5 things I learned when I turned my phone off for 6 hours
My alarm went off at 7am on a Saturday. I reached for my phone, just like every morning, since I normally take the first few minutes of my day to catch up on the things I missed through the night. But this particular Saturday morning was different. Instead of opening Twitter or Facebook or answering the text messages I had received, I turned off my phone. Like we’re not just talking “locking” my phone here— I full on held down the power button and shut it completely off for the next 6 hours. Not only did I turn off my phone, I stayed away from all technology, including television, my laptop, and even the radio. No music. No talking heads. No Netflix. And surprisingly, I learned a great deal about technology, even if it was for only 6 hours:
1. Entertainment exists outside of technology.
Social media, TV shows, and podcasts lend us a great deal of entertainment. We can watch a dramatic show on Netflix, retweet a funny GIF on Twitter, or enjoy a witty talk show host, all at the touch of a button. But what I found during my 6 hour sabbatical from technology is that entertainment is all around us — and it comes in many different ways. For instance, I experienced by Dad’s “dad jokes” in a new light. I am the kind of person who practically sits and waits for my dad to make a dad joke so I can Tweet it. That’s selfish. But without my technology, I was able to enjoy the quirky things my dad says and appreciate his personality, without constantly thinking about I can get this on my Snapchat story or Tweeting a funny quote.
2. There is more to life than Twitter.
As stated above, I love social media. But what I learned from intentionally avoiding technology was that there are people all around us who have exciting news to share. There are people all around us who need a friend. There are people all around us who are dealing with major issues in their lives. If we have our noses stuck in our phones all day long, how are we to realize this? It’s okay to enjoy technology, but not at the expense of building relationships with the people around us.
3. You can live without Google.
Although I was not using technology for the first six hours of the day, I really needed to work on some homework. So I sat down to hand-write a paper (I now have a new respect for those who grew up without computers) for my Ethics class. Throughout my writing session, there were several things I wanted to search on Google. But since I couldn’t do that, I looked things up in different books and I found the answers I needed without even having to search Google or ask Siri! It was so empowering. While I do believe these tools are extremely convenient and helpful, they are not always necessary.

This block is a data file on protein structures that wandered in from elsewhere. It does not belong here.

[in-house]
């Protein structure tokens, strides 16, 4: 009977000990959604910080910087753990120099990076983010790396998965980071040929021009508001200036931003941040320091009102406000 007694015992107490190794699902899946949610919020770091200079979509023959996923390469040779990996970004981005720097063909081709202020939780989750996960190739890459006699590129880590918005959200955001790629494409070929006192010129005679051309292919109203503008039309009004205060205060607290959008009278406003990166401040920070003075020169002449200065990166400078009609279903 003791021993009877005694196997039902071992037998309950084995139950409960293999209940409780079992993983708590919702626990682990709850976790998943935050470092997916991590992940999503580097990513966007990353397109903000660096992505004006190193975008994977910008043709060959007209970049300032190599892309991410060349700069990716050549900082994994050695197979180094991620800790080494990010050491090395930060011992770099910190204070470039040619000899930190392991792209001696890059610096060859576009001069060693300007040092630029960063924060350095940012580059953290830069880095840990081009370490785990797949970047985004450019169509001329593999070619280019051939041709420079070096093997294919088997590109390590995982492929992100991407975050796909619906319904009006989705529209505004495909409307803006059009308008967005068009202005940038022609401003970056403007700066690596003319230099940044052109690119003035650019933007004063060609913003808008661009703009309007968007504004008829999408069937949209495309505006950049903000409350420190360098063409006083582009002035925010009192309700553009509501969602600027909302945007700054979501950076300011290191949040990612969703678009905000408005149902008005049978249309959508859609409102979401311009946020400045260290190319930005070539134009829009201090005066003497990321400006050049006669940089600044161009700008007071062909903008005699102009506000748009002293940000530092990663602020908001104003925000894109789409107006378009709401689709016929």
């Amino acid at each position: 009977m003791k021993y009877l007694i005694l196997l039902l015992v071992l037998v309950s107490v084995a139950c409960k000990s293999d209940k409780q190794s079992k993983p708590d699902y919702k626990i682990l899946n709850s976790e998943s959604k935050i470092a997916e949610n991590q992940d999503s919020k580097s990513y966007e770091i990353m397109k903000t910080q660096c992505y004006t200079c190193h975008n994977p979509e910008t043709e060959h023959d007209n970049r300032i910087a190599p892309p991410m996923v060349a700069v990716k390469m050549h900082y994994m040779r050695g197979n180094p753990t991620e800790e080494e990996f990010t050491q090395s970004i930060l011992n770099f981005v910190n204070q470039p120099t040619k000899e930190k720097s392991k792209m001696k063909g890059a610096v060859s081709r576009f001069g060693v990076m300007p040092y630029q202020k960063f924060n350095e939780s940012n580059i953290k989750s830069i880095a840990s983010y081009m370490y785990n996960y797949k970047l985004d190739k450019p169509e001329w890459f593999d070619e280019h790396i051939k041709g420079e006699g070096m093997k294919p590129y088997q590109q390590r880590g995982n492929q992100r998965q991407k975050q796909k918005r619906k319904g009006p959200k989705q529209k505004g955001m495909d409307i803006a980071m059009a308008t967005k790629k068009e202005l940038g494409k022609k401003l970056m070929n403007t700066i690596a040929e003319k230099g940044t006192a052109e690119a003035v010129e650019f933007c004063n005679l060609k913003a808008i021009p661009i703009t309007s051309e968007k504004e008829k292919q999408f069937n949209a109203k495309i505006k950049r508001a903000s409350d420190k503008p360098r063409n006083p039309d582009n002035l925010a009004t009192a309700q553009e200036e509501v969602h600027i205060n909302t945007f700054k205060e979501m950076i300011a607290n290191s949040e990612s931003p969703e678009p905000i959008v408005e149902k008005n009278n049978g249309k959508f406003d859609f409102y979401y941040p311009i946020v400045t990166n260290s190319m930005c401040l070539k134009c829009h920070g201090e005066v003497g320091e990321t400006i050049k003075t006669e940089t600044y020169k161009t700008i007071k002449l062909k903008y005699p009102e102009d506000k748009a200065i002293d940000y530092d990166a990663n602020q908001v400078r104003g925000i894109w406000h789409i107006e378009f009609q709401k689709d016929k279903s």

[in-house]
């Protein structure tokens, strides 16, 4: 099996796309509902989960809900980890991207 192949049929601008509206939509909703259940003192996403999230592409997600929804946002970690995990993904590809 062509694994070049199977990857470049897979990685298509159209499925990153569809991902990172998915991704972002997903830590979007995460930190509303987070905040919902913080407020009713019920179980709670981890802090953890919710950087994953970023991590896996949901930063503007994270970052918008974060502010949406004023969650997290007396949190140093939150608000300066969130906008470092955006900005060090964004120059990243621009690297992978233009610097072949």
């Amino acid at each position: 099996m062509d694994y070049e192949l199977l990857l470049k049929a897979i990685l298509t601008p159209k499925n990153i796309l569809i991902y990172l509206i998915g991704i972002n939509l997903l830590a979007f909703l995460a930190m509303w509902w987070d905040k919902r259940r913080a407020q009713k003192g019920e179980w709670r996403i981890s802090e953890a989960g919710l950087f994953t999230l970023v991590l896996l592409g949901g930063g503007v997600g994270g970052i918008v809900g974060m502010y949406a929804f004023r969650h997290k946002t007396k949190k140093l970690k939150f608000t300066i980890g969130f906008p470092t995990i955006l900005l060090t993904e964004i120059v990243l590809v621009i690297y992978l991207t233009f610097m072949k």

4. Laziness is for losers.
Speaking of Google and Siri, if you ask Siri how hot it is outside instead of taking 10 seconds to step outside and see for yourself, you are exactly like me. How lazy is that?! On this particular day, however, I actually had to go outside to see how hot it was to determine what I should wear that day. When I stepped outside and felt the nice breeze, I realized how lazy our devices can make us. Now I realize we live in a convenience-driven society and the technology that has been developed to enhance convenience is absolutely astounding; however, let’s not allow these amazing tools we have to make us lazy bums who only get off the couch when we have to go somewhere.
5. Technology tells us what to think about.
Anyone who knows me knows that I am a politically-minded person. I enjoy discussing politics and I am border-line obsessed with keeping current on the news. But probably the most amazing thing I noticed after I started using my technology again was that I didn’t have a single political thought during the entire 6 hours. And then I realized how social media and my news apps influence what I think about. This speaks to the information age that we are so used to. We often don’t realize how the news media uses different outlets to remind us of the political issues that are going on in our country. This should encourage us to dig deeper than just the articles we read on Twitter — we should be looking for ways to completely understand these particular issues, without the opinion pieces that the Internet is flooded with.
As I said above, technology is an important and amazing tool. But that is all technology is — a tool. So next time you find yourself in an environment that every person around you is distracted by their phones, be the person to turn off your phone, engage someone in a conversation, and live in the moment. It will change your entire perspective.